Brux Checker® Foil: A Great Way to See Tooth Wear Patterns

June 26, 2023 Lee Ann Brady DMD

Sometimes we suspect a dental patient has tooth wear or damage from attrition. In these cases, we want to help the patient understand what they do with their teeth while sleeping. We also want to see for ourselves the patterns of wear. I recently learned about the Brux Checker® diagnostic material during the 2022 Masters Week at The Pankey Institute.

During Masters Week, Dr. Ricardo Armanetto from Genoa, Italy, showed us this material, which is 0.1 mm in thickness. One side of the material is red, and the other is foil. The material can be placed in your MiniStar®, BioStar®, or Vaquform thermoformer to create a suck-down device that your patient wears over their upper arch overnight. A suggestion is to make two of these devices and ask your patient to wear one for one night and one for a second night.

If the patient is para-functioning during sleep, they will wear the red off the device in the places where their teeth are touching within 0.1 mm of each other. You will see which teeth are touching and grinding.

In thinking about using Brux Checker, the following cases came to mind:

  • Brux Checker is designed as a patient education tool. I want to use Brux Checker for patients I think are para-functioning because of signs of wear and attrition—and now I need them to take some ownership of their parafunction. This is an easy, inexpensive way to do that, in addition to the QuickSplints I use in my practice.
  • I also want to use Brux Checker with patients I have equilibrated to double-check my equilibration. Sometimes, when the patient is in the dental chair, it is difficult for the patient to find a posterior interference that I failed to clear out. I want to ensure they are not damaging their teeth while para functioning on molars during sleep.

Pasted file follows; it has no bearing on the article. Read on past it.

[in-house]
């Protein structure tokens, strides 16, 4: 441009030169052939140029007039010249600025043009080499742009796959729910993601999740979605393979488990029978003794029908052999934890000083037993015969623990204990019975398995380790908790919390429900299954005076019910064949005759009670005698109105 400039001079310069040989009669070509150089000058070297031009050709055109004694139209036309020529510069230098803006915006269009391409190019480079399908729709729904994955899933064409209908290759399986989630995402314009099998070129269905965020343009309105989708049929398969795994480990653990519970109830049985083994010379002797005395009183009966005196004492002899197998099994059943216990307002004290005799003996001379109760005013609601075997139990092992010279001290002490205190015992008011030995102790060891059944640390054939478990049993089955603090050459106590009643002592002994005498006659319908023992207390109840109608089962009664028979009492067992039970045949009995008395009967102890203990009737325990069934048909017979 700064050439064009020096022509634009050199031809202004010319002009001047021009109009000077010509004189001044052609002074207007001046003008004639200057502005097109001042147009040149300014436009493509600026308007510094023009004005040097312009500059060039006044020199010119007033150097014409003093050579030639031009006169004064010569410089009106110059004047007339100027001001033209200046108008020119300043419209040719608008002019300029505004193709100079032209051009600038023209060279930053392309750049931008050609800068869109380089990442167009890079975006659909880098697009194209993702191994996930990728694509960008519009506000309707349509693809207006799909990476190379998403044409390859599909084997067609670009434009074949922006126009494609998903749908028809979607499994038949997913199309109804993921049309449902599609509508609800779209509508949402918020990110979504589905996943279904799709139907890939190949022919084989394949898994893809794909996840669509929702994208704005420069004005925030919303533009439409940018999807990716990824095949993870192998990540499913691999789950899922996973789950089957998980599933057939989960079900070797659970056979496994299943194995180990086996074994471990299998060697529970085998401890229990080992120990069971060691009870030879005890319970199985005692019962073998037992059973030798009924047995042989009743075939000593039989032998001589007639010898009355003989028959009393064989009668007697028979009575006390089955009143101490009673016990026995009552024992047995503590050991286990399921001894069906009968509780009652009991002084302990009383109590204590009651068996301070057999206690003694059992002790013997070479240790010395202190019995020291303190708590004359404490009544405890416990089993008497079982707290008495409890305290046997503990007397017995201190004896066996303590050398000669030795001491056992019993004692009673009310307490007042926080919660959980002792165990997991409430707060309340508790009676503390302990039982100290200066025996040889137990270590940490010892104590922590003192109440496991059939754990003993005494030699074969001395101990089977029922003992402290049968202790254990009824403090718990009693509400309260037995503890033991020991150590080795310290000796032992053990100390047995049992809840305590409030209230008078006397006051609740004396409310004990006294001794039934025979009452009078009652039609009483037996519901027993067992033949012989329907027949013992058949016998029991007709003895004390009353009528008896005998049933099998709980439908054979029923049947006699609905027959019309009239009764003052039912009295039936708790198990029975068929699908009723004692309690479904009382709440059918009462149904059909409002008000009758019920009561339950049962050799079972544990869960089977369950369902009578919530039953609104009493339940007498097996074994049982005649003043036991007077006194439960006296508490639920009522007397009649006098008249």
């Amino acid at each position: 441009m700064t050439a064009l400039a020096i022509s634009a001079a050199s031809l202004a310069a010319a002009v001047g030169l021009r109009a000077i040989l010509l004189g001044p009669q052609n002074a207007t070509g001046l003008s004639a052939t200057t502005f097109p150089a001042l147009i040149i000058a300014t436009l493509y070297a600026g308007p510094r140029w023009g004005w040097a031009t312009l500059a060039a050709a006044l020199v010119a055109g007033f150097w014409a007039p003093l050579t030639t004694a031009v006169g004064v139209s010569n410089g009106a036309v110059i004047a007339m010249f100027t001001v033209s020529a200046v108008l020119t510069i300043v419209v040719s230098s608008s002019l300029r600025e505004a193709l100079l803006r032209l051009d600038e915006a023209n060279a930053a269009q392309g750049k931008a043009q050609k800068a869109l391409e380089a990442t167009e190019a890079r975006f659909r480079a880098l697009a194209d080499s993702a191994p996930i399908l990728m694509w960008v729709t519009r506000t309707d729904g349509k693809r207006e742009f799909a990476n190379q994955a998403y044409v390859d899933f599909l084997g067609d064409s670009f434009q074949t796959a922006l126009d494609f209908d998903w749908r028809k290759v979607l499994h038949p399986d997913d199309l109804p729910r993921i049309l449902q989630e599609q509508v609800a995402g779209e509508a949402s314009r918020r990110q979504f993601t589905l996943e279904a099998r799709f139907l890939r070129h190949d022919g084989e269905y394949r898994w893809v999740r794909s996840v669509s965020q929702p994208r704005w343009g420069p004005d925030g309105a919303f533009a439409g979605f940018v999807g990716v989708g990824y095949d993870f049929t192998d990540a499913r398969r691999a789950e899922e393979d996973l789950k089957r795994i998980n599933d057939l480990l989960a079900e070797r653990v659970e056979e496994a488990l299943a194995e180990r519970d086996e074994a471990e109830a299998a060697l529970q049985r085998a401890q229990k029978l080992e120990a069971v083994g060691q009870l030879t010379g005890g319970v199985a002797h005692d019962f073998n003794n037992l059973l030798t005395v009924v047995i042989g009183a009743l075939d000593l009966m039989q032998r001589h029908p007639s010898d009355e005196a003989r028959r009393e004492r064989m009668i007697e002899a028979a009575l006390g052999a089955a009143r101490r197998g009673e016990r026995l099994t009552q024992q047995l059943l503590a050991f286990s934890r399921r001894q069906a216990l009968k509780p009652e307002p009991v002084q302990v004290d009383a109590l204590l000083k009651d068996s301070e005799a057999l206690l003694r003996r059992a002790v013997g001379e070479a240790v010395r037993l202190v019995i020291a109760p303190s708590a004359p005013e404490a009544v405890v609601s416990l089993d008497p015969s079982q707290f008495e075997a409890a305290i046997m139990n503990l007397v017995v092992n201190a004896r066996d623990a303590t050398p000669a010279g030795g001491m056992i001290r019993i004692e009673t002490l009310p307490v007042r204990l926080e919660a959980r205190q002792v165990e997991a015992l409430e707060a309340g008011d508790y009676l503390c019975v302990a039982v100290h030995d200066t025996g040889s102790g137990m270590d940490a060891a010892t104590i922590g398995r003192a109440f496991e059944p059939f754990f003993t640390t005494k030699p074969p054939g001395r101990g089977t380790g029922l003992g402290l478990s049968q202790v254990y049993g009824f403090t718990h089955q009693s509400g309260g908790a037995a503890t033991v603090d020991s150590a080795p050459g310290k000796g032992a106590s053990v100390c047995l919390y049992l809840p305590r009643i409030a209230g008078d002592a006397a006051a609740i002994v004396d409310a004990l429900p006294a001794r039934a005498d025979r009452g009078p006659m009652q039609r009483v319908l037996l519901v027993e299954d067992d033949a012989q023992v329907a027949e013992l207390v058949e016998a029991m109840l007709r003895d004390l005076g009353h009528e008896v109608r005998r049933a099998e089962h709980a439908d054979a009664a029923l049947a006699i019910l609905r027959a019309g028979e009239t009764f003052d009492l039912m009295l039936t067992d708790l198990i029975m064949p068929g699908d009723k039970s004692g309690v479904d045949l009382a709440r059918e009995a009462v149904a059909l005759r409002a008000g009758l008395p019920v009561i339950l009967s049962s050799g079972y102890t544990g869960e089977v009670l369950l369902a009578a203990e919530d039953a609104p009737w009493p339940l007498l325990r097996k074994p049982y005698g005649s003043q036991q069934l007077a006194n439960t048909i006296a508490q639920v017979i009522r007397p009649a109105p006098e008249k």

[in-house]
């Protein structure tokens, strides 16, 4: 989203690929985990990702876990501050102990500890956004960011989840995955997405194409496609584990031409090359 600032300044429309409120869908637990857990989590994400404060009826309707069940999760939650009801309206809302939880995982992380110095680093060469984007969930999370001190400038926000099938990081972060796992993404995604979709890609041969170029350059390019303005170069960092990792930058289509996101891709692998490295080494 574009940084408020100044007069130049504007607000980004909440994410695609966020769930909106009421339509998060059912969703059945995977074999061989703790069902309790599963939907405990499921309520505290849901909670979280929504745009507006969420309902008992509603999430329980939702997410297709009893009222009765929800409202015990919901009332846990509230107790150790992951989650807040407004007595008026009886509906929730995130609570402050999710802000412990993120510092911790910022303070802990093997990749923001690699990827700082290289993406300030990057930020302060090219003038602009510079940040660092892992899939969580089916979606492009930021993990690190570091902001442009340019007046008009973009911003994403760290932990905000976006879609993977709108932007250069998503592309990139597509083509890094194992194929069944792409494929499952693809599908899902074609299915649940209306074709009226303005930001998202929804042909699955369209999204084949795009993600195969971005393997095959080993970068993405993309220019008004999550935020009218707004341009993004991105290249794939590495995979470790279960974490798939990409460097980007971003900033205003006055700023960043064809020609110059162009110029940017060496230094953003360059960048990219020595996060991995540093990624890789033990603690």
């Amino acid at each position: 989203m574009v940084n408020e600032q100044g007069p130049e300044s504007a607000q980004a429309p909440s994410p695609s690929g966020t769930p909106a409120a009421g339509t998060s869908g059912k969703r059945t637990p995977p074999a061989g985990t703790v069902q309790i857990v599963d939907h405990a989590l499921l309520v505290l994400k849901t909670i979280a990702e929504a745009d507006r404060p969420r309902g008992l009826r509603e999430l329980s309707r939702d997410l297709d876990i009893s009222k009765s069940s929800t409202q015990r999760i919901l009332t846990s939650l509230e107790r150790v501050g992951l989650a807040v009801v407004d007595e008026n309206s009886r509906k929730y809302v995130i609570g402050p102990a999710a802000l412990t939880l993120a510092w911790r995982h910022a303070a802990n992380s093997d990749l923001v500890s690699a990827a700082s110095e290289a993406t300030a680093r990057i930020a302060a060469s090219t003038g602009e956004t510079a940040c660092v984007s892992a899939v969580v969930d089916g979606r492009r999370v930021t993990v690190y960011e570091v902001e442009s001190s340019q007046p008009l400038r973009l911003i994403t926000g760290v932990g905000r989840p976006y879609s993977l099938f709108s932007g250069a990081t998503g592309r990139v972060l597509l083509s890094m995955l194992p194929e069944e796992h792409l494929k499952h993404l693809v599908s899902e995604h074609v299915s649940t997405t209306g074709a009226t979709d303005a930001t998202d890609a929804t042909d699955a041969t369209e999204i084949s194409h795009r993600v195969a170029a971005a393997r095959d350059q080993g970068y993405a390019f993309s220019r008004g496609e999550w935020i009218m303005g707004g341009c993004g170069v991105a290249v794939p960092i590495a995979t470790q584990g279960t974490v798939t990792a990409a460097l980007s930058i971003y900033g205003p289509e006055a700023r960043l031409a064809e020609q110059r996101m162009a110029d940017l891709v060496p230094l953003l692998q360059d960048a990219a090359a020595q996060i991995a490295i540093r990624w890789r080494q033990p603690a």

• Similarly, after placing dental restorations, I can use Brux Checker to fine-tune the occlusion after seeing what happens during the night versus in my dental chair.
  • In the case of Class IV corners or incisal edge repairs that people want to be replaced in composite and the composite pops off, they may not know that they parafunction and there is a need to fine-tune their occlusion. I don’t know if I can get one of these patients to wear a Brux Checker during the daytime, but it should be easy to get them to wear one of these devices during the night. If the red wears off the foil at the spot where the composite has been used to repair a Class IV corner or incisal edge, there will be no question about the stress they are placing on the repair.

You can see that I’m thinking beyond patient education to using Brux Checker to help me fine-tune someone’s occlusion. I know there are places where people bring their teeth together at night that they can’t show me in the chair.

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Lee Ann Brady DMD

Dr. Lee Ann Brady is passionate about dentistry, her family and making a difference. She is a general dentist and owns a practice in Glendale, AZ limited to restorative dentistry. Lee’s passion for dental education began as a CE junkie herself, pursuing lots of advanced continuing education focused on Restorative and Occlusion. In 2005, she became a full time resident faculty member for The Pankey Institute, and was promoted to Clinical Director in 2006. Lee joined Spear Education as Executive VP of Education in the fall of 2008 to teach and coordinate the educational curriculum. In June of 2011, she left Spear Education, founded leeannbrady.com and joined the dental practice she now owns as an associate. Today, she teaches at dental meetings and study clubs both nationally and internationally, continues to write for dental journals and her website, sits on the editorial board of the Journal of Cosmetic Dentistry, Inside Dentistry and DentalTown Magazines and is the Director of Education for The Pankey Institute.

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The Risks of Anterior-Only Appliances

April 30, 2021 Lee Ann Brady DMD

I was at the Ontario Dental Society meeting giving a presentation on occlusion, and I was asked one of the most common questions I receive when discussing anterior-only appliances: “What about tooth movement, either eruption or intrusion? Isn’t that a risk with these devices?” The answer is, yes there are risks, as with everything we do. Let’s consider the risks and how we can minimize and avoid them.